Wednesday, November 28, 2012
You have been led to believe that fruitcake is icky. You have been told that it is heavy and leaden and will sit like an anvil in your stomach. You have been told that only German grandmothers like fruitcake, and that they make too much of it and that you'd better run and hide when the mailman limps up to your door hauling a ten pound, loaf-shaped package from Oma. People, you have been misled.
As it turns out, fruitcake can be delightful. This particular fruitcake is actually pretty light, considering it's 50% dried fruit soaked in brandy. My mom (hi mom!) got a bee in her bonnet about fruitcake a couple of weeks before Thanksgiving, so after the big day we hauled out the mixer and made a double batch of this recipe from King Arthur Flour. And lo, it was delicious. Plus it glows like a stained glass window:
adapted from King Arthur Flour
Mom had a longish list of people who should receive a fruitcake, so we made a double batch and I measured by weight (regular sized batch appears below). I have a Pro series KA mixer with a 6 quart bowl and the double batch filled it to the brim, so heads up. Also, a double batch filled 12 mini loaf pans (5"x2"), plus 2 small loaf pans (7"x2.5") and 1 regular loaf pan (8.5"x4.5"). I assume a regular sized batch will fill, uh, half that? The point is, it's a large recipe already. Mini loaves are easier for giving to other people, though, I think. Incidentally, this recipe uses a really interesting extract called Fiori di Sicilia which to me smells like excellent panettone.
We also bought mixed dried fruit from KAF; in addition to the fruits below it includes pineapple and date, so if you want to chop your own, feel free to include those as well.Feel free to mix and match fruit to your heart's delight, but please don't skip the candied cherries. They are the prettiest.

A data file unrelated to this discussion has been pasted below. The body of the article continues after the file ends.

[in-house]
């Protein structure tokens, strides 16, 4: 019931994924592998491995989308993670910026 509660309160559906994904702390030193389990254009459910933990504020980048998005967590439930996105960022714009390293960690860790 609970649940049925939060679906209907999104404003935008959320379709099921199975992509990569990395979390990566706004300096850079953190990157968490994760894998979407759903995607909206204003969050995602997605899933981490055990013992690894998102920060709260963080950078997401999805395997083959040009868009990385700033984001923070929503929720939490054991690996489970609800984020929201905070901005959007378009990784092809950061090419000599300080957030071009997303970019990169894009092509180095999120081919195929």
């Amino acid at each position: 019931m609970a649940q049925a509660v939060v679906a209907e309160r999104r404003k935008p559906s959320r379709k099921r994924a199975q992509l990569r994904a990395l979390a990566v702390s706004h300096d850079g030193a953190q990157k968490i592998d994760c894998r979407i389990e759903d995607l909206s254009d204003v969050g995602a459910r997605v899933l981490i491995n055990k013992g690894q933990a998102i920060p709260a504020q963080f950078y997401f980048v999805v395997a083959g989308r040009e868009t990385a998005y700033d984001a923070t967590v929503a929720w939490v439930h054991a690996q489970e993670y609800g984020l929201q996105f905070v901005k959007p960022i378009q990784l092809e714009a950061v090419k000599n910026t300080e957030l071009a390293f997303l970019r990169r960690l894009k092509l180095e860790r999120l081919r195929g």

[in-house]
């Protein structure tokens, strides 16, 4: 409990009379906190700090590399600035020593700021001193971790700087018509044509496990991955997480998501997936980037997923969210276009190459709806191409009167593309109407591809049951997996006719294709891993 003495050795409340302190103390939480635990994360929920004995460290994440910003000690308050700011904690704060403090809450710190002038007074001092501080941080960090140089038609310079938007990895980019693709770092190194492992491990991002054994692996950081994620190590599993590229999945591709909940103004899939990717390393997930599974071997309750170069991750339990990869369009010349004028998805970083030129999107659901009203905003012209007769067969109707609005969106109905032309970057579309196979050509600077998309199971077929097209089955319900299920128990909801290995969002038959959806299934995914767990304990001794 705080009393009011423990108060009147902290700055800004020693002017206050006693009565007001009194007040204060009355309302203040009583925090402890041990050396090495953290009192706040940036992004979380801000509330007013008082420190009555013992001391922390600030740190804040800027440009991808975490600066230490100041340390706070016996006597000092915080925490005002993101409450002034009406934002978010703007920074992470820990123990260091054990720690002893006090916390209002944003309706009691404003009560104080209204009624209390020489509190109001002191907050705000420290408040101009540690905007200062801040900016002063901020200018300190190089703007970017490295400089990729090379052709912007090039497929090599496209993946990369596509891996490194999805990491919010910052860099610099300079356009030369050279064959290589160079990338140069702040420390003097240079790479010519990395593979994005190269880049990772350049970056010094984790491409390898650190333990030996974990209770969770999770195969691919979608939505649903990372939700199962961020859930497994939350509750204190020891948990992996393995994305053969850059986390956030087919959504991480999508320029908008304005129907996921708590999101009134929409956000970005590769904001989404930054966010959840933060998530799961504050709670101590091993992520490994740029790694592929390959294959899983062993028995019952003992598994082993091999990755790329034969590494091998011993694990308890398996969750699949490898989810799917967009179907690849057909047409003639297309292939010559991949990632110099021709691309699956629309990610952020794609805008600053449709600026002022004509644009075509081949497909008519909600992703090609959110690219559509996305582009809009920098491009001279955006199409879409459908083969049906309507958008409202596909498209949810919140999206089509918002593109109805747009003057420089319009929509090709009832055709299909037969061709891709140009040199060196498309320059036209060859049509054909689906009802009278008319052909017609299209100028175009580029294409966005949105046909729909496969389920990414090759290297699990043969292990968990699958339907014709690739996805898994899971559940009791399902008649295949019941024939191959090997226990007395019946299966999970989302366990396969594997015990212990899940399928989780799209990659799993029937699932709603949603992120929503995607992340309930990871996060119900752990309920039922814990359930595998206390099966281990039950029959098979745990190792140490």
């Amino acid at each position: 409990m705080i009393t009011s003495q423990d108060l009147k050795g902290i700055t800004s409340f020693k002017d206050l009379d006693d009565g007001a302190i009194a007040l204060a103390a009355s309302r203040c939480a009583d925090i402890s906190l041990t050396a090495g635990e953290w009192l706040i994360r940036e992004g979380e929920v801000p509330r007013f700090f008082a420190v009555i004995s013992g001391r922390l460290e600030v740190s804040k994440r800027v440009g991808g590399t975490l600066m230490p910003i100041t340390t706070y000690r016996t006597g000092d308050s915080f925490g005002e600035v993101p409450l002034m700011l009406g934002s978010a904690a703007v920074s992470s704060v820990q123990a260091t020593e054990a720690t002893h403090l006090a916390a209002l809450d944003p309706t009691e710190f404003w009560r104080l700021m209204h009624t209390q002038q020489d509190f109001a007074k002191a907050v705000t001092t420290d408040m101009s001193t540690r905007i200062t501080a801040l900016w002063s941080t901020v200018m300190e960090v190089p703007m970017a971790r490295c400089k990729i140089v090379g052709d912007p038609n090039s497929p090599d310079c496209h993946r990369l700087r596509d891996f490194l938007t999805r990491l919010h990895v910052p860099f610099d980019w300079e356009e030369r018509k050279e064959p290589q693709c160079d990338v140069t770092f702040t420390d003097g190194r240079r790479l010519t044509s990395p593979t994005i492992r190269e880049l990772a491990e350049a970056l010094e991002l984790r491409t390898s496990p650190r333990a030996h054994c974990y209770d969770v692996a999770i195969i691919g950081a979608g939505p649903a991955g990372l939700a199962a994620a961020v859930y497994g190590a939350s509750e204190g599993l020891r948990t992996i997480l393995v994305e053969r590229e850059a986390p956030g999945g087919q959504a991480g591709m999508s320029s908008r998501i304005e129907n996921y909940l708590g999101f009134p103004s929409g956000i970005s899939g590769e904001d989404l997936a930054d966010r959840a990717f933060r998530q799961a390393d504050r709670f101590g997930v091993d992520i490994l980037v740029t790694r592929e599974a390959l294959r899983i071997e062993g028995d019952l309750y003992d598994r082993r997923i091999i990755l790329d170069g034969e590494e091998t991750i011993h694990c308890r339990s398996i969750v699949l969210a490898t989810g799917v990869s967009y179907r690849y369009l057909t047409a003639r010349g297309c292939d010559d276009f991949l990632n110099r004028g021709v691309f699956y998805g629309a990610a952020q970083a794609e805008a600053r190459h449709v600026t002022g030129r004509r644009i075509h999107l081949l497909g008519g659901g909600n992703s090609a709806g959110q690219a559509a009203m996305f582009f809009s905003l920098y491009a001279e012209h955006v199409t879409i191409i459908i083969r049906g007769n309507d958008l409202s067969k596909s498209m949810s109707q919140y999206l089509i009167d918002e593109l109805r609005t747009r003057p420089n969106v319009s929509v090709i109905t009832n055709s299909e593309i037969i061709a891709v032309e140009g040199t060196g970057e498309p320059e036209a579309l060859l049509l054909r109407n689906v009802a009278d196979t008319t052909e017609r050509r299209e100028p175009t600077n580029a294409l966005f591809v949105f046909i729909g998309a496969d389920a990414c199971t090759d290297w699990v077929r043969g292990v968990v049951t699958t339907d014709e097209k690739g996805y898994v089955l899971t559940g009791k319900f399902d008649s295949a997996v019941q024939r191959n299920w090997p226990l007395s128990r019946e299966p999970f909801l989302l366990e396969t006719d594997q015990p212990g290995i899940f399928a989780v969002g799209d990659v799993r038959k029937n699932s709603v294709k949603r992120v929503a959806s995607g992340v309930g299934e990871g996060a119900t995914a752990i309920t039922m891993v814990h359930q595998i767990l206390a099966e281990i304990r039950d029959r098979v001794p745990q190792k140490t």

5 cups mixed dried fruit of your preference (20-25 ounces), OR:
2 cups golden raisins (10ish ounces)
1 cup dried cranberries (4ish ounces)
1 cup dried apricots, diced small (4ish ounces)
1 cup chopped candied citrus peel (4ish ounces)
1 1/2 cups candied cherries (10ish ounces)
1/2 cup brandy (or rum or yes I suppose you could use apple juice, but why?)
1 tsp vanilla extract
Combine the fruit (except the cherries), booze and extract in a bowl. Stir to combine and let sit overnight.
1 cup unsalted butter (2 sticks or 8 ounces)
1 3/4 cups sugar (12.25 ounces)
1/4 cup light corn syrup (2.75 ounces)
2 teaspoons baking powder
1 teaspoon salt
1/2 teaspoon ground nutmet
1/8 teaspoon Fiori di Sicilia if you have it
5 large eggs
3 3/4 cups all purpose flour (13 3/4 ounces)
1 cup whole milk
2 cups chopped pecans
More brandy (or the liquor of your choice) for brushing
Preheat the oven to 300. Spray your chosen loaf pans with non-stick spray. You may wish to have a few extra loaf pans around, I was surprised at just how many we got out of the batch.
Combine the flour, baking powder, salt, and nutmeg in a bowl. In the bowl of a stand mixer fitted with a paddle attachment, cream the butter, sugar and corn syrup. Add the eggs one at a time, mixing well after each addition. Add the flour in three additions alternately with the milk, starting and ending with the flour. When the last flour addition is mostly incorporated but you can still see some white spots, add the booze-soaked fruit, then the cherries and the nuts, allowing the mixer to do its thing and not adding everything all at once lest it spill all over the dang counter.
Fill the sprayed loaf pans 3/4 full. I suggest you put them all on a sheet pan for ease of transfer from counter to oven. Bake for as long as it takes for them to get golden, and for a tester inserted in the center to come out clean. Small ones will take about an hour, mediums ten minutes more and large loaves probably in the 90 minute range. Don't be afraid to put them back in for a few minutes if they're not golden all over. Fruitcake is a slow, old fashioned confection that can't be rushed.
Once they're out of the oven, let them cool for 15 minutes or so, brush them with more brandy, then pop them out of the pans and let them cool to room temp. Feel free to brush them more than once (I did!). Allow to cool completely, then wrap tightly in plastic. We popped ours back into the mini paper pans we baked them in so they'd be cuter for gifting. Fruitcake will keep for a month as long as you brush it with more brandy once a week or so.
Slice thinly when serving, preferably alongside a cup of coffee or tea or maybe a hot toddy. Be filled with holiday cheer.